Tuesday, July 27, 2010

Peter Stein On Oedipus, Atonement, And Democracy

"After many years of a pilgrimage of atonement to Colonus, Oedipus, the patricide who has conceived four children with his mother, the expelled, condemned vagabond led by his daughter Antigone comes to Athens, where the Oracle of Delphi has prophesied that he will find peace in death.

Oedipus, the last of the great heroes and the only legitimate ruler of Thebes, who has been driven to his crimes by fate and the gods unwittingly, is beloved of these cruel gods, and thus, they turn him into a protective power for Athens, which has given him friendly asylum. Henceforth, the world must exist without these men who resemble gods, ruled by usurpers (Oedipus’ brother-in-law Creon) and newcomers to power (his son Polynices), who try to win over the old dying man by force or by conviction, in order to legitimize their conflicting claims to power. Oedipus, who resists such attempts at using him with fierce anger, curses the rulers of his father’s city and pledges himself to the city of Athens, governed by law, and its ruler Theseus as he proceeds to develop democracy.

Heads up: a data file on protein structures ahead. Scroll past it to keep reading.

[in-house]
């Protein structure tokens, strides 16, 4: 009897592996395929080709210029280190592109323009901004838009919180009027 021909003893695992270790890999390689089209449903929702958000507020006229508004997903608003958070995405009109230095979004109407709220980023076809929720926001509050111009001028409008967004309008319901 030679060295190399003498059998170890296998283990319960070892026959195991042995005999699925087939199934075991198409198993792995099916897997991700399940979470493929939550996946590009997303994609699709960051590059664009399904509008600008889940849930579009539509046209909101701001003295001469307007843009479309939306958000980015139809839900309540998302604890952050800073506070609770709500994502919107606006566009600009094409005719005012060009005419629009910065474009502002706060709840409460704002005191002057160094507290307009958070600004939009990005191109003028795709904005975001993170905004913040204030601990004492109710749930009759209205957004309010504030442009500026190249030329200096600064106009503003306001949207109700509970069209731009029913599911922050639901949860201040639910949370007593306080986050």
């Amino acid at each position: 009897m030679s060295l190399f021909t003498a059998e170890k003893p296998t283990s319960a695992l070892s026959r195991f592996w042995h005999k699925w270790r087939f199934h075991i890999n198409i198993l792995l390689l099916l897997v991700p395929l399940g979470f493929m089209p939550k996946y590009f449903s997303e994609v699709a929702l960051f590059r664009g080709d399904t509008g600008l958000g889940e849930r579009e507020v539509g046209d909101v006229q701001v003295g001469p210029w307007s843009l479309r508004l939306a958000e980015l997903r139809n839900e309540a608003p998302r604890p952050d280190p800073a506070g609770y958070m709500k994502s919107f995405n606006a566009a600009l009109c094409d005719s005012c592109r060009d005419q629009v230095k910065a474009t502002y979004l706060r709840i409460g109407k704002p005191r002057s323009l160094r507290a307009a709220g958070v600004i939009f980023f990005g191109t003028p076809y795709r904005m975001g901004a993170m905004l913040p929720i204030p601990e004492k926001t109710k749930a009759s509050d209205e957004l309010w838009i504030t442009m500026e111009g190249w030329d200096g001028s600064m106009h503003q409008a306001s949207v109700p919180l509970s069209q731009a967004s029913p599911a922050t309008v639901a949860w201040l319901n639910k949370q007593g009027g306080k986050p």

Sophocles’ tragedy, written in 406 B.C. at the age of 90 and only performed five years later posthumously, is his last work; it marks the end of the Attic tragedy."

Peter Stein, for the Salzburg Summer Festival, Salzburg, Austria, Present-day European Union.


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